Did the designer Stella McCartney hurt Team GB by not including more red in the Olympic outfits?
Both a sports psychologist and an academic who have researched the impact of uniform color on athletic performance think that the host nation may have put itself at a disadvantage by not having enough red.
“Obviously she has designed these from a fashion point of view and was not taking into account the possible effects that might have on performance,” Professor Robert Barton told the Guardian about the contentious uniforms (they’re mainly blue and white, apart from a mostly red trim around the collar). “Given there’s an obvious justification for [including more red] and given the effects that we and other scientists have found, it does seem like a mistake.”
Barton co-authored a 2005 report that linked the color red to an athlete’s chance of success. Indeed, while this initial study was based on combat sports at the 2004 Athens Games, further research has shown that the trend holds up across a range of different disciplines.
Using British football as a reference (and as we all know, statistics can be used to show whatever point the writer wishes to make), just look at Manchester United (nicknamed the Red Devils), who have dominated the Premier League since its inception in 1992. And before Man U. began their era of supremacy, local rivals Liverpool (who also wear red) were the undisputed kings of the game. And if we want to go back even further, the British national team enjoyed its crowning achievement – beating West Germany in the 1966 World Cup final – while wearing, you guessed it, red. The West Germans preferred white, and paid the price.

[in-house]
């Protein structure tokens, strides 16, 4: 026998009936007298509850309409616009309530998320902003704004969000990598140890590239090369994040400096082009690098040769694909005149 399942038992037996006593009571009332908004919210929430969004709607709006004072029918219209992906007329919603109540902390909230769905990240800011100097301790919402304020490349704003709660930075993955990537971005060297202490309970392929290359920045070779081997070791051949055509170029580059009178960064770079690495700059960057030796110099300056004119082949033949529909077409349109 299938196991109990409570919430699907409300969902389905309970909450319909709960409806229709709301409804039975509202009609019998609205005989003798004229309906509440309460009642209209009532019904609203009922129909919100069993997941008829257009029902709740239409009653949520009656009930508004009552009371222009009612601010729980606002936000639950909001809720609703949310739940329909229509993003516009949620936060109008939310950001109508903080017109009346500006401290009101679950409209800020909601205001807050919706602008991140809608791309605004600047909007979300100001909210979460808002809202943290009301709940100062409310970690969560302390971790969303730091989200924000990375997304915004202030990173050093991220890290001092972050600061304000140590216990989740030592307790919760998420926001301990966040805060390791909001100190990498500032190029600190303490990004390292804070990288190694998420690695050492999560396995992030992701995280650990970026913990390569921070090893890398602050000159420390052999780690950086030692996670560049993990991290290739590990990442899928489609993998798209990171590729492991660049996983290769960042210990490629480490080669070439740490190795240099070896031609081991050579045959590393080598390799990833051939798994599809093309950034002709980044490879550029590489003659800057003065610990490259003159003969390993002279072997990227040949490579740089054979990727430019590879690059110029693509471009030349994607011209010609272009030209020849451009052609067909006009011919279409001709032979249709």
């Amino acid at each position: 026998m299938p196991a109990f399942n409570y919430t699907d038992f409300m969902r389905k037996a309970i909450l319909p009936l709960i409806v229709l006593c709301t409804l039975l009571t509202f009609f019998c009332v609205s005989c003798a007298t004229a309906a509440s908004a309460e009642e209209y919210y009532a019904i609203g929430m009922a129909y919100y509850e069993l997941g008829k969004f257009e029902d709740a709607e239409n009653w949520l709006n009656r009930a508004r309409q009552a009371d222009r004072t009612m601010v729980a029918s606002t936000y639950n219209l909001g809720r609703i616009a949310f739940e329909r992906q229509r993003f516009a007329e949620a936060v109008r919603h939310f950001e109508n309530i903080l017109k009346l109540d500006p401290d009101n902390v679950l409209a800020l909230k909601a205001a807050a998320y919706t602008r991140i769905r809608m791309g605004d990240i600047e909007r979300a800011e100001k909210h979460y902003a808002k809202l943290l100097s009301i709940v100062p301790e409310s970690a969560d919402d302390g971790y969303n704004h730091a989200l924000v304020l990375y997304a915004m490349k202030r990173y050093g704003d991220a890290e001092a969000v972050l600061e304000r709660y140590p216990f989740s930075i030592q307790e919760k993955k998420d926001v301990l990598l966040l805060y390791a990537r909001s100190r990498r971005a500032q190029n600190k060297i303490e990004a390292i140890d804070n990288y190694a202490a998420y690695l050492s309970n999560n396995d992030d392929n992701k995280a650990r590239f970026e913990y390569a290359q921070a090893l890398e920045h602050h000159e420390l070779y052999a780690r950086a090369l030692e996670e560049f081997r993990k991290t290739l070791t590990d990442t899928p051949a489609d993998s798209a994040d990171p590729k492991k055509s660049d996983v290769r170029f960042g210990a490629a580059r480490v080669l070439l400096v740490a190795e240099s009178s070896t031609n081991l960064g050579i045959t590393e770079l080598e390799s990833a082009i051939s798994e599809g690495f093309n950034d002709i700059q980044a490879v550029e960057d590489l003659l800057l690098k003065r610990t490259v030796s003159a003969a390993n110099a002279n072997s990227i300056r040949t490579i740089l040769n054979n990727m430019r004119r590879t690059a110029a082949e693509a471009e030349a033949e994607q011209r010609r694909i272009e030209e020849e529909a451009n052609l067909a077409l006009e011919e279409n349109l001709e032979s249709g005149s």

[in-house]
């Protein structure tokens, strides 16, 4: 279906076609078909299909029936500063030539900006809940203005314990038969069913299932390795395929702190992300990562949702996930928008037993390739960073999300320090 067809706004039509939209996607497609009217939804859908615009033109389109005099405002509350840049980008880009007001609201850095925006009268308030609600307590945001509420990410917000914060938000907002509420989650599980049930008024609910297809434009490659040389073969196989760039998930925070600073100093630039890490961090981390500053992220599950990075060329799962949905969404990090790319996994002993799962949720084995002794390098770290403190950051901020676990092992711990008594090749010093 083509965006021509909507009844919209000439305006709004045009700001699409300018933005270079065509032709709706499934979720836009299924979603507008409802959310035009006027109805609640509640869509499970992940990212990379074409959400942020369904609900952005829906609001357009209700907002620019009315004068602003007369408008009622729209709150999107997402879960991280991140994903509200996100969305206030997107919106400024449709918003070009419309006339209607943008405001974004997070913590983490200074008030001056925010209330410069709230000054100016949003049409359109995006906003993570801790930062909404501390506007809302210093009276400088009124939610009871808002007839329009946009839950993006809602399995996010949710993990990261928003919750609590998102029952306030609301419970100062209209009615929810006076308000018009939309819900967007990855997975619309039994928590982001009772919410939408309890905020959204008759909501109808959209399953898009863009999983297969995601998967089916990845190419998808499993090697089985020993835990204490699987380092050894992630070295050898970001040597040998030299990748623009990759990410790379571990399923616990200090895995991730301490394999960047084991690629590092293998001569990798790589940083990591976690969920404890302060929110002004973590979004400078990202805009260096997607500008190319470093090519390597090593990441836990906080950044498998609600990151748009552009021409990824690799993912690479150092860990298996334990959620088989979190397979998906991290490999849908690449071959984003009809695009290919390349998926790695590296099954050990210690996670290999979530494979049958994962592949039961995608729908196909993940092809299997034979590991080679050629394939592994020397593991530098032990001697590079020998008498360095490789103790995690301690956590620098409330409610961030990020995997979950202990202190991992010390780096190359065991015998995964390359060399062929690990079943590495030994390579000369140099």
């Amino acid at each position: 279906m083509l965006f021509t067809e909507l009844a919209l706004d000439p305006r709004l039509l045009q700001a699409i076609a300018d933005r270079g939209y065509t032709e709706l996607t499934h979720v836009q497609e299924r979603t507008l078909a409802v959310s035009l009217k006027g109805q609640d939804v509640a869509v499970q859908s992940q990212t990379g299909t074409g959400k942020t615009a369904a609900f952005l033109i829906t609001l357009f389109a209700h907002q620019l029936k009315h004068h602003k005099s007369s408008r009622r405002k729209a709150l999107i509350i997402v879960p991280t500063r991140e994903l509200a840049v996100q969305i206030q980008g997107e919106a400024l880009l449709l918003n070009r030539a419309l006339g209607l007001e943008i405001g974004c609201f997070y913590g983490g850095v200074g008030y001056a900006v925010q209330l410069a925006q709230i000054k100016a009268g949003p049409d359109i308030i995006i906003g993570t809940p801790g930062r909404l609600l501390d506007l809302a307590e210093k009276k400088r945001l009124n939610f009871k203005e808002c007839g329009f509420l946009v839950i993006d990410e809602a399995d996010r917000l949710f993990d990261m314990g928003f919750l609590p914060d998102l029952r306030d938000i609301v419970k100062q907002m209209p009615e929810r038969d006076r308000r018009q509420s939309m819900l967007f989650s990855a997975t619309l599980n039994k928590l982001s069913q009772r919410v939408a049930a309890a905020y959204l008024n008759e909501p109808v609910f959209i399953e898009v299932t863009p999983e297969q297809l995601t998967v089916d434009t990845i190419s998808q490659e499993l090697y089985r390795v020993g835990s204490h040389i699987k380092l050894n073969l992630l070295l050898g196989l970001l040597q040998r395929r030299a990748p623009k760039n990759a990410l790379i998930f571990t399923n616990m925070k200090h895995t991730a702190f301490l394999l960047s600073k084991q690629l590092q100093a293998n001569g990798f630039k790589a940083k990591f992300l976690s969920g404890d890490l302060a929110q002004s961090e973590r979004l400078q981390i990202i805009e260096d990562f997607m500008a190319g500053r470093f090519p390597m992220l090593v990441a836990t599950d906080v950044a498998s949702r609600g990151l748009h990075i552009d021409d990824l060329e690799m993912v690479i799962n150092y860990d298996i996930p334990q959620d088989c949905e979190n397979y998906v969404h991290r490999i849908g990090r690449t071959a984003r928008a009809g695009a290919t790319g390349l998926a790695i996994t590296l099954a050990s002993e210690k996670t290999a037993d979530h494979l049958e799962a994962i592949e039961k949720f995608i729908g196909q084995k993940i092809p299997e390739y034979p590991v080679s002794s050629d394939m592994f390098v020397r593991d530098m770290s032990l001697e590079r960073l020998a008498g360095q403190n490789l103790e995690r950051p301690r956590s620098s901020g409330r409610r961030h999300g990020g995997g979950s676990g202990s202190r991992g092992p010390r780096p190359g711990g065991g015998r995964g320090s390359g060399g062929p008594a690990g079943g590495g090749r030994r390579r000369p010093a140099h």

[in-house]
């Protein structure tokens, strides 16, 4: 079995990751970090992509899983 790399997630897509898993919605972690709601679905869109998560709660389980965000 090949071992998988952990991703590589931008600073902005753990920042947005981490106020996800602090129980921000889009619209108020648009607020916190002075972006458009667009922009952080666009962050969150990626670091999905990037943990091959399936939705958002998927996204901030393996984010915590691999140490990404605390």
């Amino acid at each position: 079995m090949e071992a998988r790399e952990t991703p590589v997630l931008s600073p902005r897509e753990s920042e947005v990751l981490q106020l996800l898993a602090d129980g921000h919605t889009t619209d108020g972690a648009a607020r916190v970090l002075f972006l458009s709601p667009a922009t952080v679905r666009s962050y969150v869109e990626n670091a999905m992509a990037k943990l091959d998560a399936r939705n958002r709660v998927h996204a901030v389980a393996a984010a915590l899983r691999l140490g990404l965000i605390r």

(LIST: Top 10 World Cup Games)
In golf, we know Tiger Woods always wears red on the final day of a tournament. According to Tiger, it’s because his mother thought it was his power color (“and you know you should always listen to your mom”). Or as Golf Magazine once noted, “There’s more to red than that. As the color of fire and blood, red is associated with energy, war, strength and power.”
Previous British Olympic uniforms featured more red (along with the other colors found in the Union flag, white and blue), and the color seemed to help in Beijing four years ago, when Great Britain finished in a surprising fourth place in the medals table.
The clinical sports psychologist Dr. Victor Thompson thinks Britain has bungled an opportunity. “When sport means so much and the outcome is often decided in millimeters or thousandths of a second, we should be doing all we can to help our athletes achieve,” he told the Guardian. “I think that the GB Olympic designers may have missed an opportunity here to include more red in the design. This may have helped give the GB wearers a boost psychologically that would be reflected in physical performance – for instance, if the red increased confidence, [positive] aggression and sense that they are dominant, then they are likely to perform closer to their peak performance potential … While these effects are likely to be small, when it comes to the Olympics, the margins between gold and silver, medal and non-medal, are small.”
As for McCartney, she’s not concerned with such talk of “aggression” or “peak performance potential” but rather in a contemporary take on the union flag. “Something that was very important to me was to try and use that very iconic image but to dismantle it and try to soften it, break it down and make it more fashionable in a sense,” she said at the launch at the Tower of London (and if you were looking for an ominous omen, it was surely the choice of location). “I’m really aware the reds, whites and blues are in other nations’ flags and sometimes you can feel quite confused when you are watching the Games … is that American, is that French? It’s very recognizable still, I’ve represented all the parts of Great Britain. There’s a lot of red in there, but in a non-traditional way.”
But if the host nation underachieves at the medals table, Ms. McCartney, the whole U.K. will be seeing red.